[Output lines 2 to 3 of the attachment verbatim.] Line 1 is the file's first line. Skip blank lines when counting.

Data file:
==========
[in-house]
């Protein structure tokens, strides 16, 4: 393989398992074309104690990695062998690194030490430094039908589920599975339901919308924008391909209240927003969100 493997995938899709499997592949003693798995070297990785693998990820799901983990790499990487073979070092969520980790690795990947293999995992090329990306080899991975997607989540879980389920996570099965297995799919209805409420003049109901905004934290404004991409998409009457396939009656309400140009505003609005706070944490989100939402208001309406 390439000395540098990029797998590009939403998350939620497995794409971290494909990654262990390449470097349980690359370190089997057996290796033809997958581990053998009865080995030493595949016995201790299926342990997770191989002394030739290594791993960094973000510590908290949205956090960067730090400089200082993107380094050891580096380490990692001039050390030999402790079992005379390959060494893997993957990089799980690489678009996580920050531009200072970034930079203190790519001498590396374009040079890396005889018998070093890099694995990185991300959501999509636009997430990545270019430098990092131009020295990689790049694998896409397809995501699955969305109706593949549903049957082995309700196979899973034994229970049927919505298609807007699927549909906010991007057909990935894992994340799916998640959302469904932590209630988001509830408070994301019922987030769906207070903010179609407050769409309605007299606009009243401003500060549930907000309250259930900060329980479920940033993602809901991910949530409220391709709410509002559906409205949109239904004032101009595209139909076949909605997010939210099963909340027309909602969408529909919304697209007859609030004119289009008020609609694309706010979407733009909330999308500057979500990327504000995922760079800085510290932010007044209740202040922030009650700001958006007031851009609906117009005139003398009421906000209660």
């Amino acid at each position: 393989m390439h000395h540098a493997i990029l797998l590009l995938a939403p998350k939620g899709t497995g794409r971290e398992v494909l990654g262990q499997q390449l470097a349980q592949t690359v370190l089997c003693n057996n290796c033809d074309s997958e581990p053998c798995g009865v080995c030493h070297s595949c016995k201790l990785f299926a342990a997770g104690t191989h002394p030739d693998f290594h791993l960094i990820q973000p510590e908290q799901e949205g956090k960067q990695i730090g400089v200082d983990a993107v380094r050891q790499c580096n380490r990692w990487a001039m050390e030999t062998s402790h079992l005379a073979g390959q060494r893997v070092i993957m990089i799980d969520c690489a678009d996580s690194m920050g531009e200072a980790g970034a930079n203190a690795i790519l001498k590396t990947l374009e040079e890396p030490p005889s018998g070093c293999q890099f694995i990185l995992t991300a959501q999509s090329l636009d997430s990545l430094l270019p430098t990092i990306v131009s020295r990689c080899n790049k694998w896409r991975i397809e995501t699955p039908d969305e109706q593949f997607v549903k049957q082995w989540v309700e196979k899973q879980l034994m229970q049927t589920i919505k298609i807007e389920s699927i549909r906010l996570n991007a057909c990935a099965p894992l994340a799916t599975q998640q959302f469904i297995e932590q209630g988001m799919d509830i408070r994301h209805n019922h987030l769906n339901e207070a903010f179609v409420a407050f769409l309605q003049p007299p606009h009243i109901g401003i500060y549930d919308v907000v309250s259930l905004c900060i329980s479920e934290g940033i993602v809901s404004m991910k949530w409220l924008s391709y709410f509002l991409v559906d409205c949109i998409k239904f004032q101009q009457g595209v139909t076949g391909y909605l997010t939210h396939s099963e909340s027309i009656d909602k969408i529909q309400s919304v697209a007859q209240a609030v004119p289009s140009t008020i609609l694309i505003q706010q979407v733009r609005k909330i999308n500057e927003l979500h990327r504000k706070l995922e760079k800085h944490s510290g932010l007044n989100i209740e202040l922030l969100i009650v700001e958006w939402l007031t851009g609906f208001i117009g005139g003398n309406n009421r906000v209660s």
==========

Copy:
């Protein structure tokens, strides 16, 4: 393989398992074309104690990695062998690194030490430094039908589920599975339901919308924008391909209240927003969100 493997995938899709499997592949003693798995070297990785693998990820799901983990790499990487073979070092969520980790690795990947293999995992090329990306080899991975997607989540879980389920996570099965297995799919209805409420003049109901905004934290404004991409998409009457396939009656309400140009505003609005706070944490989100939402208001309406 390439000395540098990029797998590009939403998350939620497995794409971290494909990654262990390449470097349980690359370190089997057996290796033809997958581990053998009865080995030493595949016995201790299926342990997770191989002394030739290594791993960094973000510590908290949205956090960067730090400089200082993107380094050891580096380490990692001039050390030999402790079992005379390959060494893997993957990089799980690489678009996580920050531009200072970034930079203190790519001498590396374009040079890396005889018998070093890099694995990185991300959501999509636009997430990545270019430098990092131009020295990689790049694998896409397809995501699955969305109706593949549903049957082995309700196979899973034994229970049927919505298609807007699927549909906010991007057909990935894992994340799916998640959302469904932590209630988001509830408070994301019922987030769906207070903010179609407050769409309605007299606009009243401003500060549930907000309250259930900060329980479920940033993602809901991910949530409220391709709410509002559906409205949109239904004032101009595209139909076949909605997010939210099963909340027309909602969408529909919304697209007859609030004119289009008020609609694309706010979407733009909330999308500057979500990327504000995922760079800085510290932010007044209740202040922030009650700001958006007031851009609906117009005139003398009421906000209660």
């Amino acid at each position: 393989m390439h000395h540098a493997i990029l797998l590009l995938a939403p998350k939620g899709t497995g794409r971290e398992v494909l990654g262990q499997q390449l470097a349980q592949t690359v370190l089997c003693n057996n290796c033809d074309s997958e581990p053998c798995g009865v080995c030493h070297s595949c016995k201790l990785f299926a342990a997770g104690t191989h002394p030739d693998f290594h791993l960094i990820q973000p510590e908290q799901e949205g956090k960067q990695i730090g400089v200082d983990a993107v380094r050891q790499c580096n380490r990692w990487a001039m050390e030999t062998s402790h079992l005379a073979g390959q060494r893997v070092i993957m990089i799980d969520c690489a678009d996580s690194m920050g531009e200072a980790g970034a930079n203190a690795i790519l001498k590396t990947l374009e040079e890396p030490p005889s018998g070093c293999q890099f694995i990185l995992t991300a959501q999509s090329l636009d997430s990545l430094l270019p430098t990092i990306v131009s020295r990689c080899n790049k694998w896409r991975i397809e995501t699955p039908d969305e109706q593949f997607v549903k049957q082995w989540v309700e196979k899973q879980l034994m229970q049927t589920i919505k298609i807007e389920s699927i549909r906010l996570n991007a057909c990935a099965p894992l994340a799916t599975q998640q959302f469904i297995e932590q209630g988001m799919d509830i408070r994301h209805n019922h987030l769906n339901e207070a903010f179609v409420a407050f769409l309605q003049p007299p606009h009243i109901g401003i500060y549930d919308v907000v309250s259930l905004c900060i329980s479920e934290g940033i993602v809901s404004m991910k949530w409220l924008s391709y709410f509002l991409v559906d409205c949109i998409k239904f004032q101009q009457g595209v139909t076949g391909y909605l997010t939210h396939s099963e909340s027309i009656d909602k969408i529909q309400s919304v697209a007859q209240a609030v004119p289009s140009t008020i609609l694309i505003q706010q979407v733009r609005k909330i999308n500057e927003l979500h990327r504000k706070l995922e760079k800085h944490s510290g932010l007044n989100i209740e202040l922030l969100i009650v700001e958006w939402l007031t851009g609906f208001i117009g005139g003398n309406n009421r906000v209660s």